But even then, simply typing a url into a device like a web enabled mobile phone (which increasingly we’ll all have with us almost all of the time) is a source of friction — it’s frustrating and time consuming. So, at the foot of every article you’ll find a semacode (a two dimensional barcode) that encodes the URL for this article atScroll’s web site. Many mobile phones are already equipped to use these — just take a photo of the semacode, and your phone will open the encoded URL in its browser.
The risk of upfront capital expenditure is a huge impediment to any business venture. In the world of print, an enormous risk is the cost of printing. There are significant start up costs, and then unit costs that even with runs of thousands, will typically be many dollars per unit. Even if you don’t pay writers, designers, editors and so on, to even ship a single copy of a single issue requires the upfront investment of thousands or tens of thousands of dollars. How can the web address this enormous source of friction in the print publishing industries?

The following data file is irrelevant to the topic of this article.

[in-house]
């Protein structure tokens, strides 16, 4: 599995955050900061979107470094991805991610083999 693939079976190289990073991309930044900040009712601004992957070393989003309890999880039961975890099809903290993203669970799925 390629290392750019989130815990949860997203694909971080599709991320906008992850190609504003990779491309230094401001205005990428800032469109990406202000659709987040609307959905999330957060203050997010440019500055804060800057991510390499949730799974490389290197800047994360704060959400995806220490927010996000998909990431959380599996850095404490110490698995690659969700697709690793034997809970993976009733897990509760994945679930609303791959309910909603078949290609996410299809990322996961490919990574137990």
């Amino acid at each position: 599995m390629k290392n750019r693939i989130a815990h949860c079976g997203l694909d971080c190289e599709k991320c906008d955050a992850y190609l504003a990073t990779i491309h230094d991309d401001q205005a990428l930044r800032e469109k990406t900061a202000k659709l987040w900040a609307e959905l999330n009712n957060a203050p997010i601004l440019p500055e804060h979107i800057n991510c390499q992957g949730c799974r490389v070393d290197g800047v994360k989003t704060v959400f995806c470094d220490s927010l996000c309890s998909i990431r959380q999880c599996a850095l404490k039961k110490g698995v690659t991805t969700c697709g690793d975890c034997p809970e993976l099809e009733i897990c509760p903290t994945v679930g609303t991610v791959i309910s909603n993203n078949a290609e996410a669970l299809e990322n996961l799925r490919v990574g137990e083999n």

Scroll is available via the print on demand service of MagCloud. There are no setup costs, and a fixed cost per unit, that the purchaser pays when they buy a copy of the magazine. The web dissolves the need for a very significant part of the capital required to start such a venture. But with print on demand not only is this impediment removed, but so too the friction of traditional distribution bottlenecks (only a limited number of books or magazine titles will appear on the shelves of bookstores and newsagents).